By August, the fields brim with life. A drive through Divar takes you through long stretches of paddy crops ready for reaping. In such blissful environs you would be surprised that once mock battles were staged by the villagers and boundaries drawn to protect their fields. When questions arose on the method to demarcate boundary lines, the Portuguese government came up with the solution of using colourful bandeiras or flags.That’s where the festival got its name. And it still continues to be celebrated by two wards: Sao Piedade and Malar. Today this festival has achieved international fame and the day is prominently slotted in travel itineraries well in advance.
The day’s events begin with the customary flag off before the procession , recalling old traditions, makes its way to the various wards along the boundary lines. In the old days, the celebration was restricted to the flag parade and playful battles with pop-guns (fotash). But with mischief makers overusing the fotash, its use was banned. But with the float parade making its way into the celebrations, the festival grew in scale and attracted huge crowds from all parts of Goa, the rest of the country and the world.While the main festival is held in the last week of August, Malar kicks off the Bonderam celebrations a week before. Though smaller in scale , it still retains its authentic charm. The preparations begin weeks before with youngsters practicing their moves and the elders getting other arrangements in place.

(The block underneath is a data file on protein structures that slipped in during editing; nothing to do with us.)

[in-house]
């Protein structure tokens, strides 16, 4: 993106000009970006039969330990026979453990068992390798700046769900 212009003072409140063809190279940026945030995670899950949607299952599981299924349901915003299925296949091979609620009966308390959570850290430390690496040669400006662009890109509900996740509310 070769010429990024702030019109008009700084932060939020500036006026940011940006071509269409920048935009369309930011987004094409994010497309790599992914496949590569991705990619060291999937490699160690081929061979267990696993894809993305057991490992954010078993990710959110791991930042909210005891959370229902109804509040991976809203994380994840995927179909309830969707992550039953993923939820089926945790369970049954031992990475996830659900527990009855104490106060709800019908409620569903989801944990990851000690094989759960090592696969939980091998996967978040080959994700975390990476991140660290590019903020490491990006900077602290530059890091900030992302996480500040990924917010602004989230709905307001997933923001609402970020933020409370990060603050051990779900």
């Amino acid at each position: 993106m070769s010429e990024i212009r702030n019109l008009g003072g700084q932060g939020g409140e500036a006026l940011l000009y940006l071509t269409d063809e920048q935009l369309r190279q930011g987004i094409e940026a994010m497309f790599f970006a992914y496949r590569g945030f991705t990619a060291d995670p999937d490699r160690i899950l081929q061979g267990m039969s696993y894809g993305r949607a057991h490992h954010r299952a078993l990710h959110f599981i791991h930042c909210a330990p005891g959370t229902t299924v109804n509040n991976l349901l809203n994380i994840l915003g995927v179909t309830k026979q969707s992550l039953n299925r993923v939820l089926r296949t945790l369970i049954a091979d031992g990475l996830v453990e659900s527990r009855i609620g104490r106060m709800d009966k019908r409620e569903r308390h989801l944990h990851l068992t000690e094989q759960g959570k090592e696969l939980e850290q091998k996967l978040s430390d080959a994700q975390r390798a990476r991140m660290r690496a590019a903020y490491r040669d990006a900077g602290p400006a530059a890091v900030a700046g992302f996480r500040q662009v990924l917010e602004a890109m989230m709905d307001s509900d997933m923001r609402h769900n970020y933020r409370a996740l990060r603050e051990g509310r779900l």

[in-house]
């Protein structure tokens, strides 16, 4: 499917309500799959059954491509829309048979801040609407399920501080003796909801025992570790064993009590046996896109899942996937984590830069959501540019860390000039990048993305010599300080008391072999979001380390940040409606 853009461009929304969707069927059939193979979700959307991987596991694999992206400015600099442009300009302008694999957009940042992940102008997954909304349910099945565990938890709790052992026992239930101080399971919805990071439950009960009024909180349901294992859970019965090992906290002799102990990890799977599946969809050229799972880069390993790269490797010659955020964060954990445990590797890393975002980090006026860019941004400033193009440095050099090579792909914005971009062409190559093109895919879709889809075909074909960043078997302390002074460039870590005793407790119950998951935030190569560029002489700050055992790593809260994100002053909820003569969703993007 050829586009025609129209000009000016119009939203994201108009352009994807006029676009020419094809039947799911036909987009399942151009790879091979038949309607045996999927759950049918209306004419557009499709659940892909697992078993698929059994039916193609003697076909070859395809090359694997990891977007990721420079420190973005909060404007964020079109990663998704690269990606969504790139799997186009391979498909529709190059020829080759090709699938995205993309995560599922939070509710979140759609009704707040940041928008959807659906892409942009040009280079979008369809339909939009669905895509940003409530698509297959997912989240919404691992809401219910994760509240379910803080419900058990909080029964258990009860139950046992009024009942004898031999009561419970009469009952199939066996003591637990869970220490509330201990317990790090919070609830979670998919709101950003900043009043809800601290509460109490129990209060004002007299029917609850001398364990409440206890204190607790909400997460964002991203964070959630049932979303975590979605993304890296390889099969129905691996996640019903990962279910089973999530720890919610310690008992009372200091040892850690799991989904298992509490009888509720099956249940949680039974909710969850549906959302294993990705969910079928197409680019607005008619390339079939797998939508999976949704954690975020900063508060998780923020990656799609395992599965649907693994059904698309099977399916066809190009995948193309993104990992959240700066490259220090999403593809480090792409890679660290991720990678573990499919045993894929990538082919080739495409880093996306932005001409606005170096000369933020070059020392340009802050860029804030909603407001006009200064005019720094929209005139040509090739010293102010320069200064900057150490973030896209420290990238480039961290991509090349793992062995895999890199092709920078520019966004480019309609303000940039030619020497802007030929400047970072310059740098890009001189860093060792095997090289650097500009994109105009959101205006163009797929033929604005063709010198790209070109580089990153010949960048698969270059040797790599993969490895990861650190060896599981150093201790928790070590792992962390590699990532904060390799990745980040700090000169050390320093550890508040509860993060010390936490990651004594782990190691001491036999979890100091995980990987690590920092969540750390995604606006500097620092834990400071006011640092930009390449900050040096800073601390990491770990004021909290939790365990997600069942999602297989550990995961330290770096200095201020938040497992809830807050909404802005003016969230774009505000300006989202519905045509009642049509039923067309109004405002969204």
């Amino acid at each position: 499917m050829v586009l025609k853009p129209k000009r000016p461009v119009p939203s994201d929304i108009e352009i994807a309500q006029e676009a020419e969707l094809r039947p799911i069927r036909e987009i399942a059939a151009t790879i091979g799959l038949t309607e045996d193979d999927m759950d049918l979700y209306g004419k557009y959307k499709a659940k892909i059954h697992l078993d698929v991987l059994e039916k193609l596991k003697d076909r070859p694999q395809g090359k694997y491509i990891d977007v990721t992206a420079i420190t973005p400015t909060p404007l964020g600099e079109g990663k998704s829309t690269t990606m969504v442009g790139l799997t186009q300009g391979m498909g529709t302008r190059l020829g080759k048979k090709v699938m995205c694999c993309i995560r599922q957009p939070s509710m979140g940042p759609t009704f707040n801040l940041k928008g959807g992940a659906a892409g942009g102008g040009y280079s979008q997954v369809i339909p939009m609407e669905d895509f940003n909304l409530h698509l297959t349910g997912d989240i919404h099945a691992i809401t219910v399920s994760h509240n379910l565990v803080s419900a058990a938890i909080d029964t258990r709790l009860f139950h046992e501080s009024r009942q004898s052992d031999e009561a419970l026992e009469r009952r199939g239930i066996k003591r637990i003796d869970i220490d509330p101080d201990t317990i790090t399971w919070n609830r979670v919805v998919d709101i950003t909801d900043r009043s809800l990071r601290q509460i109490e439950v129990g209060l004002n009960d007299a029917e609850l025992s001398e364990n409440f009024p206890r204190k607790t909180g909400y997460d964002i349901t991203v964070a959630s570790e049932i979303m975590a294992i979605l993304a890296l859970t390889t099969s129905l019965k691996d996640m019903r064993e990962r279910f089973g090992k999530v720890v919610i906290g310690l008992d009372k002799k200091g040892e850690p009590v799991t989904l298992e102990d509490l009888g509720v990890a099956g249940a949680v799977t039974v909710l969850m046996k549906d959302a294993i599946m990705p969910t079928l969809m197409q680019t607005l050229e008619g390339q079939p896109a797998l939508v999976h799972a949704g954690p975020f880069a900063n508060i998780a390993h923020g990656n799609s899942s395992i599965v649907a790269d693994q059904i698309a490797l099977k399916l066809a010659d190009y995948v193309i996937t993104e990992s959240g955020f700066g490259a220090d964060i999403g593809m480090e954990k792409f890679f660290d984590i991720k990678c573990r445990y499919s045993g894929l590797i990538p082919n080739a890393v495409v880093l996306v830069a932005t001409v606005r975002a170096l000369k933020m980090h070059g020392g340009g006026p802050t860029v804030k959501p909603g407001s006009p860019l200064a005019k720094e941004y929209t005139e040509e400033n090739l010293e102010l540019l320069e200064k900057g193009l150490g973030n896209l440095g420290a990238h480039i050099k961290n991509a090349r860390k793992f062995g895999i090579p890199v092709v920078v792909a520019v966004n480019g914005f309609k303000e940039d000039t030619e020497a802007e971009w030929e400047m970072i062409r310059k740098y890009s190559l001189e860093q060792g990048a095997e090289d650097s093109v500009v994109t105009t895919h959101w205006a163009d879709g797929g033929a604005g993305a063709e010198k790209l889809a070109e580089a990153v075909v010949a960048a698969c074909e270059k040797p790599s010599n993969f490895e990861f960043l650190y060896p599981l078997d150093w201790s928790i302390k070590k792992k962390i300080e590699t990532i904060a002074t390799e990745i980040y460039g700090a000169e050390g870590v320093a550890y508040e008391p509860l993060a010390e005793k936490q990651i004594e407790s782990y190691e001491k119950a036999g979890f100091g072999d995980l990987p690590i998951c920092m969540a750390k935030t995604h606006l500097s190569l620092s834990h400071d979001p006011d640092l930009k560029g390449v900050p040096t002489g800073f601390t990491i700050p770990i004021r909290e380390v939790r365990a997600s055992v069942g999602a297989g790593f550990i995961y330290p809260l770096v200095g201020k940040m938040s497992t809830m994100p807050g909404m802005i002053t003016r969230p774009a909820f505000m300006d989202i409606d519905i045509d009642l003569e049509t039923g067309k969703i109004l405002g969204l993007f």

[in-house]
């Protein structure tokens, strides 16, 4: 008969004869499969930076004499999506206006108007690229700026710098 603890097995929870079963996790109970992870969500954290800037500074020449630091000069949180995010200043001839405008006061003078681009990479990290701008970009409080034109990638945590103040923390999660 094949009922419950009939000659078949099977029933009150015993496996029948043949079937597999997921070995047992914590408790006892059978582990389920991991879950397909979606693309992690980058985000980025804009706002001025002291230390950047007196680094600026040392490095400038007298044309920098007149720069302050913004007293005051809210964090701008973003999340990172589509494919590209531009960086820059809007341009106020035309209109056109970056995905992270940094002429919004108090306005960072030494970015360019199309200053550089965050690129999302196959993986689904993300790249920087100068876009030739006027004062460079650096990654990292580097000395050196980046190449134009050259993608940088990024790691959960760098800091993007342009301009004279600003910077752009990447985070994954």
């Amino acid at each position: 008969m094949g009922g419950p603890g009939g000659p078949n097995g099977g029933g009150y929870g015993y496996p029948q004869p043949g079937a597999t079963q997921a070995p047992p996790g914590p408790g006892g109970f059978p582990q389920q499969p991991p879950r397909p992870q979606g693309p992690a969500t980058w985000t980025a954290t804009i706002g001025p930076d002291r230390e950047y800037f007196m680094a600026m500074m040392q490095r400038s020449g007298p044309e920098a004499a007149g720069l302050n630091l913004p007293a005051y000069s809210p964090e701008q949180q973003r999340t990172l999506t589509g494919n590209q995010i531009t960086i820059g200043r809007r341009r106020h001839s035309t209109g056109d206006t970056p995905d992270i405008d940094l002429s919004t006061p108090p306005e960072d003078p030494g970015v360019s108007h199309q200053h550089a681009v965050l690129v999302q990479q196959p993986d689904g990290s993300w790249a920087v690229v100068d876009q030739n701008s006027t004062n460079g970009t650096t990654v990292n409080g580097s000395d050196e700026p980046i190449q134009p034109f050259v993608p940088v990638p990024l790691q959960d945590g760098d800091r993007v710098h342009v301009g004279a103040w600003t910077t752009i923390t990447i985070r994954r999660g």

The floats are carefully and artistically pieced together by the locals.Two years ago, Marius Fernandes, Goa’s festekar , introduced the Bonderachi pasoi, a heritage walk through the wards that allows guests to meet with the locals, listen to their old stories and eat local food. The entertainment program continues once the group gets back to the main venue.The next day, the first corn is cut and offered for blessings to the gods